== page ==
2.Higher National Diploma (HND) Courses: These are for candidates with National Diploma and with at least one year relevant industrial experience. Higher National Diploma courses are available in the following fields: Civil Engineering, Mechanical Engineering with options in main factory Engineering, Power Plant Engineering and Electrical/Electronics Engineering with options in either Electrical Power (i.e. heavy current) and Electronics also called light current, Industrial Maintenance Engineering, Metallurgical Engineering and Computer.
All the ND and HND courses mentioned above have been duly accredited by the National Board for Technical Education (NBTE). Since the inception of the College, the various Departments of Engineering have produced distinguished men and women who have made their marks in Engineering and allied fields. Amongst these are university professors, senior engineers, distinguished architects, surveyors and builders as well as soldiers.
The achievements of the School are largely based on an elegant mix of theory and practices.
In the years ahead, projections are as follow:
1. To start Higher National Diploma Courses in Marine Engineering, and Instrumentation Engineering. Proposals for these are being studied by the Academic Programmes Implementation Committee (APIC) of the College for tidying up of details before being proposed to the College Government Council for ratification.
2. To start National Diploma and licentiate programmes in Aircraft Maintenance Engineering. For this, approval is needed from the College Government Council and clearance not only from NBTE but from the Ministry of Aviation and the Air Registration Board. Also Chemical Engineering and Mechatronics Engineering programmes are up-coming.
3. To start a programme in general maintenance engineering and high quality engineering fabrication.
This programme is to be in three phases namely: Machine Welding Maintenance: Machine Maintenance: Electrical, Electronic and Computer Maintenance. Maintenance Engineering Programme is a technical assistance programme of the French Government. Its expected advantage is in high quality fabrication repair and maintenance of various items of equipment.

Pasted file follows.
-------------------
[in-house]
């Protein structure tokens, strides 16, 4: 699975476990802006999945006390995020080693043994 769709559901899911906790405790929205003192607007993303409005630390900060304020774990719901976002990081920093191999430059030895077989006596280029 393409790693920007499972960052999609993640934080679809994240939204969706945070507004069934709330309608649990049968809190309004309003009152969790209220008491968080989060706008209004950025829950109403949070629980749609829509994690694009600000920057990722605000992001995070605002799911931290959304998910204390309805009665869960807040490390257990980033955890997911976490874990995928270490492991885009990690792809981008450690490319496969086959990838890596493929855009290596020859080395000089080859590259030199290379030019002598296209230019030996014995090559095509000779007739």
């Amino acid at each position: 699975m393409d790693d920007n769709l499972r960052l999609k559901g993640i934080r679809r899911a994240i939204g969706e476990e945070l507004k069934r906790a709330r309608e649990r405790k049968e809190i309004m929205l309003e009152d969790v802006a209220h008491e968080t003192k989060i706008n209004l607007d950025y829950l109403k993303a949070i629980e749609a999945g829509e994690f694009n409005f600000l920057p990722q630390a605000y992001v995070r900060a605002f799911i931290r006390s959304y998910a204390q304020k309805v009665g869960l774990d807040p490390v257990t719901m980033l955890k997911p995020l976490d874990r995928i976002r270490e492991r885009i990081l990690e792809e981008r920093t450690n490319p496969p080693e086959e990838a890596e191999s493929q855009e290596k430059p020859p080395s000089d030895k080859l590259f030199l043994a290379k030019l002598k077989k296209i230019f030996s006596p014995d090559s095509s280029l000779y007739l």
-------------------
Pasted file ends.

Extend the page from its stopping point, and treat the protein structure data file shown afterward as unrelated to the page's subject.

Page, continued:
The first phase of the Welding Centre programme was scheduled to take off on April 26, 1989. By September 1989, five (5) members of staff of Yaba College of Technology were trained in French for the various welding processes. Two French experts were in Nigeria to see to the successful take off. All necessary equipment are already installed and in full swing and usage. These equipments include: Metal Inert Gas (MIG) sets, Tungsten Inert Gas Welding (TIGW), and Plasma cutting sets, etc.
In terms of further education, the school of Engineering also intends to float post HND programmes and some courses for various cadres of Engineering Personnel. It intends to help the College to generate revenue by services that its various workshops/laboratories can offer the nation by means of consultancy services. Such revenue yielding (commercial) activities will, no doubt, help to put the equipment to greater practical use, and, in addition, stimulate the primary assignments for training the students.
The School of Engineering has the following departments.
1. Mechanical Engineering
2. Industrial Maintenance Engineering
3. Electrical and Electronics Engineering
4. Computer Engineering
5. Mechatronics Engineering
6. Welding and Fabrication Engineering
7. Metallurgical Engineering
8. Civil Engineering
9. Marine Engineering
10. Chemical Engineering
11. Agricultural and Bio-Environmental Engineering
12. Mineral and Petroleum Resources Engineering